The following is an article that came out in a magazine many years ago. The idea was so good that they released it to the general public to spread the word. It describes a philosophy for riding our bikes that provides fun and a balance of sport and safety. Read it and work it's ideas into your own style as you see fit...... Bruce

Pace Yourself Nick Ienatsch, 1993

The street is not the track - It's a place to Pace

Two weeks go a rider died when he and his bike tumbled off a cliff
paralleling our favorite road. No gravel in the lane, no oncoming car
pushing him wide, no ice. The guy screwed up. Rider error. Too much
enthusiasm with too little skill, and this fatality wasn't the first
on this road this year. As with most single-bike accidents, the rider
entered the corner at a speed his brain told him was too fast, stood
the bike up and nailed the rear brake. Goodbye.

On the racetrack the rider would have tumbled into the hay bales,
visited the ambulance for a strip of gauze and headed back to the pits
to straighten his handlebars and think about his mistake. But let's
get one thing perfectly clear: the street is not the racetrack. Using
it as such will shorten your riding career and keep you from discovering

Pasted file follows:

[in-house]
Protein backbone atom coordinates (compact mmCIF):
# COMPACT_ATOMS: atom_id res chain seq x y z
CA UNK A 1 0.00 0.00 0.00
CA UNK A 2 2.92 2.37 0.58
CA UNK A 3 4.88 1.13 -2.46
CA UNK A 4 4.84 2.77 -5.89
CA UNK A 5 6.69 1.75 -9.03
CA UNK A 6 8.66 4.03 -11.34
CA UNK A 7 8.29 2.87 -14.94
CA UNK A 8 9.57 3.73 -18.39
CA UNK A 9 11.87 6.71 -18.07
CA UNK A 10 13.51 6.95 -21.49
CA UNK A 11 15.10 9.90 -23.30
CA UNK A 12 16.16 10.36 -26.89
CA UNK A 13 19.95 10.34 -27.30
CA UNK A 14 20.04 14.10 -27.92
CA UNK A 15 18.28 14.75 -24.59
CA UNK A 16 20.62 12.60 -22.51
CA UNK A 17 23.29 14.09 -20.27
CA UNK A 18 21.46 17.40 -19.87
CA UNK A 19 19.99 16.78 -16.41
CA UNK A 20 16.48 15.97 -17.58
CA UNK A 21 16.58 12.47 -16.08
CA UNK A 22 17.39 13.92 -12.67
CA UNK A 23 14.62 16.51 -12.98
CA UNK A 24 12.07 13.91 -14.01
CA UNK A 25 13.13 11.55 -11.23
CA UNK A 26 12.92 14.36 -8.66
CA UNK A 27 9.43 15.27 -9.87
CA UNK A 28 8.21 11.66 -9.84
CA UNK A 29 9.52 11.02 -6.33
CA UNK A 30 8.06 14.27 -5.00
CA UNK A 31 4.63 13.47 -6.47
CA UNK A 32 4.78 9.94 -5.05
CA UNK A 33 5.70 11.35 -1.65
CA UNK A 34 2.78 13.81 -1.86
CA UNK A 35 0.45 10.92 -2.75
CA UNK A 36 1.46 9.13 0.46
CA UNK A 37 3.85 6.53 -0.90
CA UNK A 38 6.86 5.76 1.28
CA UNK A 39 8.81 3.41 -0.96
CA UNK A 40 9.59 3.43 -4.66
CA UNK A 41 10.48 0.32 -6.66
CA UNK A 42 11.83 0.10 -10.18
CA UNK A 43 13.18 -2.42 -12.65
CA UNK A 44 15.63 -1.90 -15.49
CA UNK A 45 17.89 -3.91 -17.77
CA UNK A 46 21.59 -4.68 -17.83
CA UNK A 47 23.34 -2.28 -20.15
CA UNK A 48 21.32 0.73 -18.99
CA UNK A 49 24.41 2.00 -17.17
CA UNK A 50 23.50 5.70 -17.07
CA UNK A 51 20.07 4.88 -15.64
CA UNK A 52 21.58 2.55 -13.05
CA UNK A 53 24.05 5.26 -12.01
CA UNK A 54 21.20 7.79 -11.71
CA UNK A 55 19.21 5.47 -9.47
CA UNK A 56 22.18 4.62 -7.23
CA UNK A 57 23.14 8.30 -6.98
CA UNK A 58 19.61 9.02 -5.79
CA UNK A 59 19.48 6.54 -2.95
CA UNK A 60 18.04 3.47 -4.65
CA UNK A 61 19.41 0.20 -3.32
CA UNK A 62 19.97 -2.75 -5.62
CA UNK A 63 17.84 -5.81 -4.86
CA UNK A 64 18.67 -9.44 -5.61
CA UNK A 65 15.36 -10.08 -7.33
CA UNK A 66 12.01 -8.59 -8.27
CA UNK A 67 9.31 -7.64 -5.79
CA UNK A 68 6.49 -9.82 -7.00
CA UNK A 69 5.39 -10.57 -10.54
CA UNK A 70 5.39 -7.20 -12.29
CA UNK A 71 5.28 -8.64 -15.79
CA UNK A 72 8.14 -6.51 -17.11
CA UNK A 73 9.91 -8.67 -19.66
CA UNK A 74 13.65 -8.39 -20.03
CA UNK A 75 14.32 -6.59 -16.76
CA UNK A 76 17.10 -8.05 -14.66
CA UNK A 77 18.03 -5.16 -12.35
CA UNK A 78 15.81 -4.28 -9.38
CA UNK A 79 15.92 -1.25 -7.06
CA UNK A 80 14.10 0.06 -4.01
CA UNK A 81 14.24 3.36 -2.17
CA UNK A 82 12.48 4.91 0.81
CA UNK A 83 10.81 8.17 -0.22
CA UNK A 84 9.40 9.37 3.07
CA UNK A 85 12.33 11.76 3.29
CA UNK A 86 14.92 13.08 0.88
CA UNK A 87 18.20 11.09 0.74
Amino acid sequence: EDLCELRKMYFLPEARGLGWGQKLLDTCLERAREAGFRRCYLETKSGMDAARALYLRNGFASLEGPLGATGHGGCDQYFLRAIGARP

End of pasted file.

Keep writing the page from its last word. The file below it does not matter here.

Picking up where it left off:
the Pace. The Pace is far from street racing - and a lot more fun.

The Pace places the motorcycle in its proper role as the controlled
vehicle, not the controlling vehicle. Too many riders of sport bikes
become baggage when the throttle gets twisted - the ensuing speed is
so overwhelming they are carried along in the rush. The Pace ignores
outright speed and can be as much fun on a Ninja 250 as on a ZX-11,
emphasizing rider skill over right-wrist bravado. A fool can twist the
grip, but a fool has no idea how to stop or turn. Learning to stop
will save your life; learning to turn will enrich it. What feels
better than banking a motorcycle over into a corner?

The mechanics of turning a motorcycle involve pushing and/or pulling
on the handlebars; while this isn't new information for most sport
riders, realize that the force at the handlebar affects the
motorcycle's rate of turn-in. Shove hard on the bars, and the bike